Atomic structure of SelO with bound ATP. Credit: Sreelatha et al., Cell, 175: 809 (2018). Source: Krzysztof Pawłowski
But SelO is not a kinase. It belongs to the pseudokinase group, the evolutionary "cousins" of kinases, which are not active as enzymes. In humans, they constitute 10 percent of all kinases, but their role has been unclear.
Polish-Americans research showed how this mysterious pseudokinase family works. It turns out that these proteins are active and also use ATP, but in a non-standard way. They carry out so-called AMPylation. They take two phosphate residues from ATP, but they do not consume them. They need the remainder of the compound - adenosine monophosphate (AMP). SelO attaches AMP to other proteins. It is a so far poorly understood method of changing the function of other proteins.
If you compare ATP to a cone with three scoops of ice cream, phosphate residues would be ice cream scoops, and the rest of the compound would be a cone. Kinases like one flavour of ice cream and don`t care about the cone. Meanwhile, SelO proteins get rid of two scoops of ice cream and are interested in a cone with one scoop.
The experiments show that SelO in both humans and baker`s yeast is located in the mitochondria. Yeast cells get ATP through glycolysis and mitochondrial respiration. A yeast cell needs SelO when it obtains ATP through respiration breathing. "Research on baking yeast as a research model allowed us to discover that this protein is important in the cell`s response to oxidative stress" - explains Prof. Róża Kucharczyk. In an interview with PAP she explains how researchers search for functions of unknown proteins. They use genetic engineering to remove the gene coding a given protein from a yeast cell and look for changes in the functioning of the cell. Yeast is grown on various media and subjected to various stresses. And then researchers check for differences between a wild strain and the strain lacking the tested gene. For example, it turned out that the yeast without SelO performed worse than the unmodified strain when treated with hydrogen peroxide. It can therefore be deduced that removing the gene compromises the mechanisms of defence against reactive oxygen species. These mechanisms, very complex in eukaryotic cells, are extremely important for cell homeostasis, because their proper functioning determines its life or death.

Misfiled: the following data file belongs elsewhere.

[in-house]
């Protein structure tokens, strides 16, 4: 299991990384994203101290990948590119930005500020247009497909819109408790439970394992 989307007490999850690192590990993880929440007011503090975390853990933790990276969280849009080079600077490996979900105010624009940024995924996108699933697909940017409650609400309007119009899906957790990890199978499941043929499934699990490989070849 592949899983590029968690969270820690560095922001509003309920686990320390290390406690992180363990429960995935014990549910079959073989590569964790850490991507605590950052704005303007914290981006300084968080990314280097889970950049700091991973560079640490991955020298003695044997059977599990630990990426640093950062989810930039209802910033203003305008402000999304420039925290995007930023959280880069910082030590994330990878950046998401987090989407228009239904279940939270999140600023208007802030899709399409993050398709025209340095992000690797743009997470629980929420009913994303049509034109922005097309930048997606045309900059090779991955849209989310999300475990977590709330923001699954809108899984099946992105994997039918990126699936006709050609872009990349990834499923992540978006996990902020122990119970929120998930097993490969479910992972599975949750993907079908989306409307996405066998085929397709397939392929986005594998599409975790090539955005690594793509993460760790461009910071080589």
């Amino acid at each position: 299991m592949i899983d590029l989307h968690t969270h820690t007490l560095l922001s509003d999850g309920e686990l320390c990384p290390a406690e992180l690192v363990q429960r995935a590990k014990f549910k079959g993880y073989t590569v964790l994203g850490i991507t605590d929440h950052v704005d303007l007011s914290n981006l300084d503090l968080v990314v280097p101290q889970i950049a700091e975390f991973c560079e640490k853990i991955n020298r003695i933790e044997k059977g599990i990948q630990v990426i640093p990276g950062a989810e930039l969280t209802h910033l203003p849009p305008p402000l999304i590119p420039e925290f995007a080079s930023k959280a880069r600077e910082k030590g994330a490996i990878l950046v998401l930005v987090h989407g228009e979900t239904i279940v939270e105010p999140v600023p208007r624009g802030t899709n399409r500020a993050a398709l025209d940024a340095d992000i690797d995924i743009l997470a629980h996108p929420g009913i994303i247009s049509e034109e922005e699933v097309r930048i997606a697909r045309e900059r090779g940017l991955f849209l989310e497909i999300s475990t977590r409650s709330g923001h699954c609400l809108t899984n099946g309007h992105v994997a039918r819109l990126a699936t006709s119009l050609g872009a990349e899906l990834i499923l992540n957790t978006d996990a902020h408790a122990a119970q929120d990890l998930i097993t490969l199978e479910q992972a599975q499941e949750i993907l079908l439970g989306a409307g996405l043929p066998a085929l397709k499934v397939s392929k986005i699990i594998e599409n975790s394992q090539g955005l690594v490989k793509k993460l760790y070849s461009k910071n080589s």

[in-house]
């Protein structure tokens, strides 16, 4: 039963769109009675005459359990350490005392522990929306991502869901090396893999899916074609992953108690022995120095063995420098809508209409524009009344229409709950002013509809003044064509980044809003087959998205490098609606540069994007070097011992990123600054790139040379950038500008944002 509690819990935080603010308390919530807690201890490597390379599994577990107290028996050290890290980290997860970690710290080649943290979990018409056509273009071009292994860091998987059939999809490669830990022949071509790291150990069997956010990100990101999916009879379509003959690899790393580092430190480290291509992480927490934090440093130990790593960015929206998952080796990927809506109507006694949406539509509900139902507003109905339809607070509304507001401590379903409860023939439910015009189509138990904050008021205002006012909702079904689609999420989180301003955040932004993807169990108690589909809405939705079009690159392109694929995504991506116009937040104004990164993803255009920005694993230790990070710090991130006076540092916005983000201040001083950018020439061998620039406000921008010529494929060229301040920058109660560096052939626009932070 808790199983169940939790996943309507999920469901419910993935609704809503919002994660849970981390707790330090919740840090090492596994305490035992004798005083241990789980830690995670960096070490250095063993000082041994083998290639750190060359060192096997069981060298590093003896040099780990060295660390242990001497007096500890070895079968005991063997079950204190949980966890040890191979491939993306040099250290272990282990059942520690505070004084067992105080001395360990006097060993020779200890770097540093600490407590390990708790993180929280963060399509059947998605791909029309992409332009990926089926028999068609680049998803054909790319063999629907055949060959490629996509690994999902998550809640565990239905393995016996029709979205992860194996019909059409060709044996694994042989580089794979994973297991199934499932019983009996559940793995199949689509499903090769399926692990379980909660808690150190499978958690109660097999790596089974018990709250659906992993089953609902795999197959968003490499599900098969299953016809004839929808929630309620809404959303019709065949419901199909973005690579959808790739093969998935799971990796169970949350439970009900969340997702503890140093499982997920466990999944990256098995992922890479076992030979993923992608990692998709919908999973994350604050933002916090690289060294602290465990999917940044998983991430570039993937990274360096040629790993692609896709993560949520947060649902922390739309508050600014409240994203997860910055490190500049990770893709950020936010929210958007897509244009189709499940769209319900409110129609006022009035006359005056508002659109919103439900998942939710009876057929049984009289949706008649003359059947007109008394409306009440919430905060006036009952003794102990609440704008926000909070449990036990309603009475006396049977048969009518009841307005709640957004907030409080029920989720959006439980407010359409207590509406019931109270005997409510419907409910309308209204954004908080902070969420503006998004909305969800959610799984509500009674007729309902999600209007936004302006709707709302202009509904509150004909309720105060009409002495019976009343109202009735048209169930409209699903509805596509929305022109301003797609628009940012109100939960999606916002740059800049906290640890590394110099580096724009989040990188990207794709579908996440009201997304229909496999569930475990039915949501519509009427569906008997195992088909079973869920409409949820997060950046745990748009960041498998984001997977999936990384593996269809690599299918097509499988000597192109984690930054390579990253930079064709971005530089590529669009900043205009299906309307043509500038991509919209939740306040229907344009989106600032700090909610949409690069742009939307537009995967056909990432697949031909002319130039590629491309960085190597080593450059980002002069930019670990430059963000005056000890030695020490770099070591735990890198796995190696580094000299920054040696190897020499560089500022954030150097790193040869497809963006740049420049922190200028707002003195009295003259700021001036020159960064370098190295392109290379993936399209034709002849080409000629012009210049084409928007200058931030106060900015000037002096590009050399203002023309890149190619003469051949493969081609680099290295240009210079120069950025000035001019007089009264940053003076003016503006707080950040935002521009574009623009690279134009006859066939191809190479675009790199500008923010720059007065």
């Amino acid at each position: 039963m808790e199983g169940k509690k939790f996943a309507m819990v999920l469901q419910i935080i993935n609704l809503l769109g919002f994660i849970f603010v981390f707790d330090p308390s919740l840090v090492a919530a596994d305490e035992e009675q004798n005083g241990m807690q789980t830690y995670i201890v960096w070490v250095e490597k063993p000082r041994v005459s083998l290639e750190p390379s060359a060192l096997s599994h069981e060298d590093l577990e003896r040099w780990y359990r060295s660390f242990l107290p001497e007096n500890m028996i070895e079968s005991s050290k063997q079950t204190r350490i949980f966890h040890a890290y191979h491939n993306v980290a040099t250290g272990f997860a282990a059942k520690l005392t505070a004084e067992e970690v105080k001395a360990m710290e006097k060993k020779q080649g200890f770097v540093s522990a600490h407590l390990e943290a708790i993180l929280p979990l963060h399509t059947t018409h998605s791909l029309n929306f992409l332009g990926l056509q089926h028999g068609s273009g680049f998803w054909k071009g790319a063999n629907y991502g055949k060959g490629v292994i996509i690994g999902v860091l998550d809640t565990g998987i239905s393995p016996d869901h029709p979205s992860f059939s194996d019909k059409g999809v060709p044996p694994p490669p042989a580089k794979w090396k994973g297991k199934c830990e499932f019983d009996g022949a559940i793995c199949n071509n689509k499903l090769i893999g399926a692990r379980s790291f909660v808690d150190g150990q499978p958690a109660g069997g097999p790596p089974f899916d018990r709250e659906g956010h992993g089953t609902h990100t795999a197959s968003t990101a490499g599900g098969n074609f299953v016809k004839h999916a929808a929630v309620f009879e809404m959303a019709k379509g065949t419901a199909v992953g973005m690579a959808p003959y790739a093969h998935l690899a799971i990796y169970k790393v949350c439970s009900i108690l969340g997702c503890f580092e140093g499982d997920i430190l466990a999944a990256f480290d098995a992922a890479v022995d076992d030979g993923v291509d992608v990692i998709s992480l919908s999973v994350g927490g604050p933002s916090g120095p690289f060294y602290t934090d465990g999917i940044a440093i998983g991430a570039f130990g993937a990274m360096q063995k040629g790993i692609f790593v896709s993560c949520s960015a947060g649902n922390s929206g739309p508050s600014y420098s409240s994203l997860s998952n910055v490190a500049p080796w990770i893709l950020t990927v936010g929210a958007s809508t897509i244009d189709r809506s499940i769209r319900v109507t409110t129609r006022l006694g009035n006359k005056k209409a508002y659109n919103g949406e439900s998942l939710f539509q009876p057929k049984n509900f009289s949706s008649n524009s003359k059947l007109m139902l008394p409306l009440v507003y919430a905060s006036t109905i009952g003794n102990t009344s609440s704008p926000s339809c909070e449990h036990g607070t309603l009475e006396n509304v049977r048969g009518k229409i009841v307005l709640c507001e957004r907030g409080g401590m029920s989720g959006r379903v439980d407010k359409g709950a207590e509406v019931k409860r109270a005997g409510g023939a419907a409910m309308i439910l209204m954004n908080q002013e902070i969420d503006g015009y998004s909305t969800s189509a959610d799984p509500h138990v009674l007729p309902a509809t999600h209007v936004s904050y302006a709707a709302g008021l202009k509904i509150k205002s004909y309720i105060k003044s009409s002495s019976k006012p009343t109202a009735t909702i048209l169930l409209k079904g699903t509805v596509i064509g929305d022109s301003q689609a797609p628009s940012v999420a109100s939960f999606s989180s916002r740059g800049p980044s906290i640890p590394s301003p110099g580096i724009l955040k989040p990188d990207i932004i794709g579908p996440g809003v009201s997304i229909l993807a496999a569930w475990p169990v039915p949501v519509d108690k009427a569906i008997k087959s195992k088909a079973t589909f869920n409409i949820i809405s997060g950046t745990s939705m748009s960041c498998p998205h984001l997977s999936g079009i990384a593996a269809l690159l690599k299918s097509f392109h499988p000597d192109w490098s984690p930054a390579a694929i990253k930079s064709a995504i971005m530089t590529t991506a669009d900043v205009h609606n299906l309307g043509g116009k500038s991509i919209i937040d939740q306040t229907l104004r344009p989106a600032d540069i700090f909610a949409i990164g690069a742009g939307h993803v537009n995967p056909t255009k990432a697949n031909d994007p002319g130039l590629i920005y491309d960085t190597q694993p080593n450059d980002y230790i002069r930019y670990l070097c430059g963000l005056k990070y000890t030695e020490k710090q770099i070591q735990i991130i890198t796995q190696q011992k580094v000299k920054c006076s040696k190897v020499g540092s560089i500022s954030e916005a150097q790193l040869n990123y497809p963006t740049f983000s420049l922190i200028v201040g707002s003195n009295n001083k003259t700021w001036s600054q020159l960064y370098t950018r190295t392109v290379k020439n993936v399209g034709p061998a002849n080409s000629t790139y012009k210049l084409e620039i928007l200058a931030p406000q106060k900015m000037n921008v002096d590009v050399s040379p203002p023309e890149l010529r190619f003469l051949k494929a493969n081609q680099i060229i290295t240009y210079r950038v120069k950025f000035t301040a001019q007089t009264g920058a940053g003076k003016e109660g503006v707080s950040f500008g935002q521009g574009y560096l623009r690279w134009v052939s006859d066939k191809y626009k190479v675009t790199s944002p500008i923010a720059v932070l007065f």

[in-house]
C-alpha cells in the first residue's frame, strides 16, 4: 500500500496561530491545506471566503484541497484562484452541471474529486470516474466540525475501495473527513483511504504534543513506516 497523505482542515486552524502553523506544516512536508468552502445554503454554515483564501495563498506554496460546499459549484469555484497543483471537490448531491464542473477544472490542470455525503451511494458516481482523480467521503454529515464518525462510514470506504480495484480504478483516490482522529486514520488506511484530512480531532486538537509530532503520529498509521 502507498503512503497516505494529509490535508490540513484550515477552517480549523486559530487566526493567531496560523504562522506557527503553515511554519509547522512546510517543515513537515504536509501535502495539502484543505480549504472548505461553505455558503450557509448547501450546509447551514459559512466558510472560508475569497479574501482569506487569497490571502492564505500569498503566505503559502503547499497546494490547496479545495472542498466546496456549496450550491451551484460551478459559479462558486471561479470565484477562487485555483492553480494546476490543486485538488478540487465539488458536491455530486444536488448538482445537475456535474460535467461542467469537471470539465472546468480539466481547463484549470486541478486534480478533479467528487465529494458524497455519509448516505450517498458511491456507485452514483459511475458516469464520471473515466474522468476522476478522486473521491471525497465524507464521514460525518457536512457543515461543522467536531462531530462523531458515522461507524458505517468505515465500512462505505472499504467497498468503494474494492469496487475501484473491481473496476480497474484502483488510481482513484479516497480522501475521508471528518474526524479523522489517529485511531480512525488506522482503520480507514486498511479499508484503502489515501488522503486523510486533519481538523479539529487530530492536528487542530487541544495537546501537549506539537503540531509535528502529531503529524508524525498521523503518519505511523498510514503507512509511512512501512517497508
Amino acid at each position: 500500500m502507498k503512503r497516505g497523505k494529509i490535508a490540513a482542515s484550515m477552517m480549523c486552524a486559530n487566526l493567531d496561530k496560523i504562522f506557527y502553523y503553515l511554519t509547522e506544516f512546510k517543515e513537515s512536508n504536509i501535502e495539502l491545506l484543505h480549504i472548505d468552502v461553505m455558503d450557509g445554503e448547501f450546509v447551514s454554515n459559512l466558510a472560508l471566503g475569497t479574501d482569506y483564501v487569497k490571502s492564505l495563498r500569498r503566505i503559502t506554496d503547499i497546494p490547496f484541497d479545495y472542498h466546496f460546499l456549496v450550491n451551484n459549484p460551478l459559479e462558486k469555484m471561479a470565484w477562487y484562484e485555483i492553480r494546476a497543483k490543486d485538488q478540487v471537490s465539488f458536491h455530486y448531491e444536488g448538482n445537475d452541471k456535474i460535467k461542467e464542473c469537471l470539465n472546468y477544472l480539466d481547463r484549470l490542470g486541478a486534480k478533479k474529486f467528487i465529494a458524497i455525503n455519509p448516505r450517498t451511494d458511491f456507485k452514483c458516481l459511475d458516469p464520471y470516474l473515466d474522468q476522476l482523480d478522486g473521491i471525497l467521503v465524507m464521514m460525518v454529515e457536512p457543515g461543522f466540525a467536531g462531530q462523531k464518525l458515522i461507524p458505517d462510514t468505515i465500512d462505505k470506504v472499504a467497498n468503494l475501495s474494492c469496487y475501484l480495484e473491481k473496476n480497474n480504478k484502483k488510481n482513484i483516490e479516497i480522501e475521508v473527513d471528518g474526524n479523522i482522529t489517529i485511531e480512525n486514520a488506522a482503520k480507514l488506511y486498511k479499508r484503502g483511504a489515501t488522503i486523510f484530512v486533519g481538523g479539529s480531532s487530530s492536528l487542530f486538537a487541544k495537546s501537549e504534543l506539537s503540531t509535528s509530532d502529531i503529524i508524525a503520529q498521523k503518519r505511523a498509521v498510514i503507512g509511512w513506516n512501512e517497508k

Prof. Małgorzata Łobocka`s research on bacteria led to similar conclusions. "We know that SelO is an important protein for cells. The important proteins are the targets of drugs - for example, antibacterial, antineoplastic drugs. If an insignificant protein is damaged, the cell can cope. But if we damage the protein that is important to protect the bacterium we damage against, for example, reactive oxygen species, we deprive it of weapons it uses to fight the host organism" - explains Prof. Łobocka.
She adds that bacterial and human SelO proteins are slightly different. The researcher hopes that one day we will be able to construct a compound that will impede the action of the bacterial protein, but not the human protein. "This is a beautiful beginning of research on this gene. We want to investigate how this gene affects bacterial infectivity" - the researcher concludes.
PAP - Science in Poland, Ludwika Tomala